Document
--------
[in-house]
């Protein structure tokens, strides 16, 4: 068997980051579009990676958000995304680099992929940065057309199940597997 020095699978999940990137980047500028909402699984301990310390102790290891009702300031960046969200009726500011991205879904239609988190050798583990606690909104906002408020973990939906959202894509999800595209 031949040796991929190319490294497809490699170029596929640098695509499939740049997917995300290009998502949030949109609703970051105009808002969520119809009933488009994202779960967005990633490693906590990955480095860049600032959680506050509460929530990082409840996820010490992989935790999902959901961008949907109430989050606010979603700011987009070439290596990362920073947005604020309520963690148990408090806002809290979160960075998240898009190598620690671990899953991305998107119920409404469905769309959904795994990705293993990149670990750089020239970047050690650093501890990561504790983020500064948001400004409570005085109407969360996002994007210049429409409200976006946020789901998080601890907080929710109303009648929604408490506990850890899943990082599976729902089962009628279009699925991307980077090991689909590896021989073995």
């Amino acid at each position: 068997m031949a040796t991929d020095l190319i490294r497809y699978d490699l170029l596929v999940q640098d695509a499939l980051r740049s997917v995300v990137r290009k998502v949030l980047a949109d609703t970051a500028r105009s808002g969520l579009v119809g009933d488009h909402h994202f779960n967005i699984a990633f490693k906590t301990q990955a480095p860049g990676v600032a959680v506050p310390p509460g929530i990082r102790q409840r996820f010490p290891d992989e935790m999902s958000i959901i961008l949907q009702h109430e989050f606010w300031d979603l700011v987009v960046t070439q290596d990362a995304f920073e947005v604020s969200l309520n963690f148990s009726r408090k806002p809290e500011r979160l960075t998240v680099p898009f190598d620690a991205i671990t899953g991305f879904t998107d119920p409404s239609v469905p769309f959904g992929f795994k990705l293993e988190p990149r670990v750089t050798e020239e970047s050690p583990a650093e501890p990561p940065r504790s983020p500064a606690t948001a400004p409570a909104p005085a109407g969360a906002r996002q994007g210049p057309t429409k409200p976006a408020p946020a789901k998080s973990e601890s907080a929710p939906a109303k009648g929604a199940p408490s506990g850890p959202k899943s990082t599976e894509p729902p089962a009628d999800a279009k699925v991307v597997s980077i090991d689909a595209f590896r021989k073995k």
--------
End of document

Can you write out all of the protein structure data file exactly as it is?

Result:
[in-house]
């Protein structure tokens, strides 16, 4: 068997980051579009990676958000995304680099992929940065057309199940597997 020095699978999940990137980047500028909402699984301990310390102790290891009702300031960046969200009726500011991205879904239609988190050798583990606690909104906002408020973990939906959202894509999800595209 031949040796991929190319490294497809490699170029596929640098695509499939740049997917995300290009998502949030949109609703970051105009808002969520119809009933488009994202779960967005990633490693906590990955480095860049600032959680506050509460929530990082409840996820010490992989935790999902959901961008949907109430989050606010979603700011987009070439290596990362920073947005604020309520963690148990408090806002809290979160960075998240898009190598620690671990899953991305998107119920409404469905769309959904795994990705293993990149670990750089020239970047050690650093501890990561504790983020500064948001400004409570005085109407969360996002994007210049429409409200976006946020789901998080601890907080929710109303009648929604408490506990850890899943990082599976729902089962009628279009699925991307980077090991689909590896021989073995």
């Amino acid at each position: 068997m031949a040796t991929d020095l190319i490294r497809y699978d490699l170029l596929v999940q640098d695509a499939l980051r740049s997917v995300v990137r290009k998502v949030l980047a949109d609703t970051a500028r105009s808002g969520l579009v119809g009933d488009h909402h994202f779960n967005i699984a990633f490693k906590t301990q990955a480095p860049g990676v600032a959680v506050p310390p509460g929530i990082r102790q409840r996820f010490p290891d992989e935790m999902s958000i959901i961008l949907q009702h109430e989050f606010w300031d979603l700011v987009v960046t070439q290596d990362a995304f920073e947005v604020s969200l309520n963690f148990s009726r408090k806002p809290e500011r979160l960075t998240v680099p898009f190598d620690a991205i671990t899953g991305f879904t998107d119920p409404s239609v469905p769309f959904g992929f795994k990705l293993e988190p990149r670990v750089t050798e020239e970047s050690p583990a650093e501890p990561p940065r504790s983020p500064a606690t948001a400004p409570a909104p005085a109407g969360a906002r996002q994007g210049p057309t429409k409200p976006a408020p946020a789901k998080s973990e601890s907080a929710p939906a109303k009648g929604a199940p408490s506990g850890p959202k899943s990082t599976e894509p729902p089962a009628d999800a279009k699925v991307v597997s980077i090991d689909a595209f590896r021989k073995k």